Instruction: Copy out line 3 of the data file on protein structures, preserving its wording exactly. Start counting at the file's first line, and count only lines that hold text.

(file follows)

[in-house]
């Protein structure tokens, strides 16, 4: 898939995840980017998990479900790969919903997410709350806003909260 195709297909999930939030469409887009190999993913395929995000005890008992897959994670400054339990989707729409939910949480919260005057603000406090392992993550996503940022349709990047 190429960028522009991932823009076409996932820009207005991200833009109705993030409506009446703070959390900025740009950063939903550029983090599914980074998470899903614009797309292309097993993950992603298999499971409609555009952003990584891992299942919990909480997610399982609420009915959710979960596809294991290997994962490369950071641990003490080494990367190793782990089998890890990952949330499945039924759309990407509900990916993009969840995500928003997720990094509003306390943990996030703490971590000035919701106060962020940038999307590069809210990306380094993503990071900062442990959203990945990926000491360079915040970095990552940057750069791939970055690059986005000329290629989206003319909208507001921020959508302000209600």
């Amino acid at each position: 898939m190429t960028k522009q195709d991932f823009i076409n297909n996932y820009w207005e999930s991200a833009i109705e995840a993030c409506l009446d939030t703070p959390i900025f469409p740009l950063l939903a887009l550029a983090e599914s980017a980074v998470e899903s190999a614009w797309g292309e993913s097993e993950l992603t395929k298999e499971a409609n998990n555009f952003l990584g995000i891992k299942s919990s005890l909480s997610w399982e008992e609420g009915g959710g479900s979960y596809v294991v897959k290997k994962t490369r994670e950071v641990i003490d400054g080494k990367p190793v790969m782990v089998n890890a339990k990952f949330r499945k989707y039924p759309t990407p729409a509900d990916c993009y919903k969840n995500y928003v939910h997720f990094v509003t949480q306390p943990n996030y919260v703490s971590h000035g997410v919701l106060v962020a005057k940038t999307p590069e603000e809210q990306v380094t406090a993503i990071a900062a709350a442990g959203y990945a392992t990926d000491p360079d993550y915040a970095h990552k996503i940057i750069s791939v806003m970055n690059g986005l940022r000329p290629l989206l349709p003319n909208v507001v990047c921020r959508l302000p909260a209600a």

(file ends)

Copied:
């Amino acid at each position: 898939m190429t960028k522009q195709d991932f823009i076409n297909n996932y820009w207005e999930s991200a833009i109705e995840a993030c409506l009446d939030t703070p959390i900025f469409p740009l950063l939903a887009l550029a983090e599914s980017a980074v998470e899903s190999a614009w797309g292309e993913s097993e993950l992603t395929k298999e499971a409609n998990n555009f952003l990584g995000i891992k299942s919990s005890l909480s997610w399982e008992e609420g009915g959710g479900s979960y596809v294991v897959k290997k994962t490369r994670e950071v641990i003490d400054g080494k990367p190793v790969m782990v089998n890890a339990k990952f949330r499945k989707y039924p759309t990407p729409a509900d990916c993009y919903k969840n995500y928003v939910h997720f990094v509003t949480q306390p943990n996030y919260v703490s971590h000035g997410v919701l106060v962020a005057k940038t999307p590069e603000e809210q990306v380094t406090a993503i990071a900062a709350a442990g959203y990945a392992t990926d000491p360079d993550y915040a970095h990552k996503i940057i750069s791939v806003m970055n690059g986005l940022r000329p290629l989206l349709p003319n909208v507001v990047c921020r959508l302000p909260a209600a």